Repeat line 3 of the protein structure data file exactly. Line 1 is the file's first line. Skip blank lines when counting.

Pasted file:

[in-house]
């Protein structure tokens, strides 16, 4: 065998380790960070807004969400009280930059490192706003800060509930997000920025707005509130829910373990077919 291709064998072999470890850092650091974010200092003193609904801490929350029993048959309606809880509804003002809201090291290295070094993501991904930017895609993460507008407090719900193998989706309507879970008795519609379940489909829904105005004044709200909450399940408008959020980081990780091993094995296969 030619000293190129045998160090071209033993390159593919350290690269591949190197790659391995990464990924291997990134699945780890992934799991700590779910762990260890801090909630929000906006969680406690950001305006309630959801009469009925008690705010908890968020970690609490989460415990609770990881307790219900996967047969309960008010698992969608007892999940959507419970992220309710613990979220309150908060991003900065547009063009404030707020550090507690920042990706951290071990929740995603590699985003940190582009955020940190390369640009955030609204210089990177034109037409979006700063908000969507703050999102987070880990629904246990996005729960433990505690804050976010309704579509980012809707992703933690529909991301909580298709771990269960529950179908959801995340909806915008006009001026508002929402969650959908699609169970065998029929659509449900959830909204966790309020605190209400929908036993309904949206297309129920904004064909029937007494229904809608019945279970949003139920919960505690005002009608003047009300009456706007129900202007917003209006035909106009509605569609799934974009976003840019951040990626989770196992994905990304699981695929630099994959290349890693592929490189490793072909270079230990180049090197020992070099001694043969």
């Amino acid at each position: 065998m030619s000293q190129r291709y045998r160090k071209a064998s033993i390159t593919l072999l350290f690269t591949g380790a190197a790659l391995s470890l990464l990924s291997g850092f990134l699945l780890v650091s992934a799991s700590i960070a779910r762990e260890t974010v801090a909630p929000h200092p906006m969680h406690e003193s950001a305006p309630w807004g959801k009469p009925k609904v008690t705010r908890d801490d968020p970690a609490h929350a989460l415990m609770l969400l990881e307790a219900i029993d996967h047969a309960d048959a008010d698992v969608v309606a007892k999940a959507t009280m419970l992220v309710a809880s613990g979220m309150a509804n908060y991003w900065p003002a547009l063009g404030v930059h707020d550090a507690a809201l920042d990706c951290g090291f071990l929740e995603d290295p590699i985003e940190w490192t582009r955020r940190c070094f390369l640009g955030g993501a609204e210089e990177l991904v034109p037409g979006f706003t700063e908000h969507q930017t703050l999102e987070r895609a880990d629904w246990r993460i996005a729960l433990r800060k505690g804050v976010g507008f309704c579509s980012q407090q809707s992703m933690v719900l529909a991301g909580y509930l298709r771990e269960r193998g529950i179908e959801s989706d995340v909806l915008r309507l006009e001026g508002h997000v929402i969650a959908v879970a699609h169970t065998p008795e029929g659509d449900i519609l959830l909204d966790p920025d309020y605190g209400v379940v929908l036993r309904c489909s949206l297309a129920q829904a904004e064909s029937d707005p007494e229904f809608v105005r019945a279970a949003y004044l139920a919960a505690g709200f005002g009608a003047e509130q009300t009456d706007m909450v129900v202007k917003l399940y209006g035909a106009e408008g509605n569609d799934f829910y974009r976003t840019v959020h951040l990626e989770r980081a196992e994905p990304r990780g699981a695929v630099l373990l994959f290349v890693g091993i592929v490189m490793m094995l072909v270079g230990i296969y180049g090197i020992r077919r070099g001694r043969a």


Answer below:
């Amino acid at each position: 065998m030619s000293q190129r291709y045998r160090k071209a064998s033993i390159t593919l072999l350290f690269t591949g380790a190197a790659l391995s470890l990464l990924s291997g850092f990134l699945l780890v650091s992934a799991s700590i960070a779910r762990e260890t974010v801090a909630p929000h200092p906006m969680h406690e003193s950001a305006p309630w807004g959801k009469p009925k609904v008690t705010r908890d801490d968020p970690a609490h929350a989460l415990m609770l969400l990881e307790a219900i029993d996967h047969a309960d048959a008010d698992v969608v309606a007892k999940a959507t009280m419970l992220v309710a809880s613990g979220m309150a509804n908060y991003w900065p003002a547009l063009g404030v930059h707020d550090a507690a809201l920042d990706c951290g090291f071990l929740e995603d290295p590699i985003e940190w490192t582009r955020r940190c070094f390369l640009g955030g993501a609204e210089e990177l991904v034109p037409g979006f706003t700063e908000h969507q930017t703050l999102e987070r895609a880990d629904w246990r993460i996005a729960l433990r800060k505690g804050v976010g507008f309704c579509s980012q407090q809707s992703m933690v719900l529909a991301g909580y509930l298709r771990e269960r193998g529950i179908e959801s989706d995340v909806l915008r309507l006009e001026g508002h997000v929402i969650a959908v879970a699609h169970t065998p008795e029929g659509d449900i519609l959830l909204d966790p920025d309020y605190g209400v379940v929908l036993r309904c489909s949206l297309a129920q829904a904004e064909s029937d707005p007494e229904f809608v105005r019945a279970a949003y004044l139920a919960a505690g709200f005002g009608a003047e509130q009300t009456d706007m909450v129900v202007k917003l399940y209006g035909a106009e408008g509605n569609d799934f829910y974009r976003t840019v959020h951040l990626e989770r980081a196992e994905p990304r990780g699981a695929v630099l373990l994959f290349v890693g091993i592929v490189m490793m094995l072909v270079g230990i296969y180049g090197i020992r077919r070099g001694r043969a």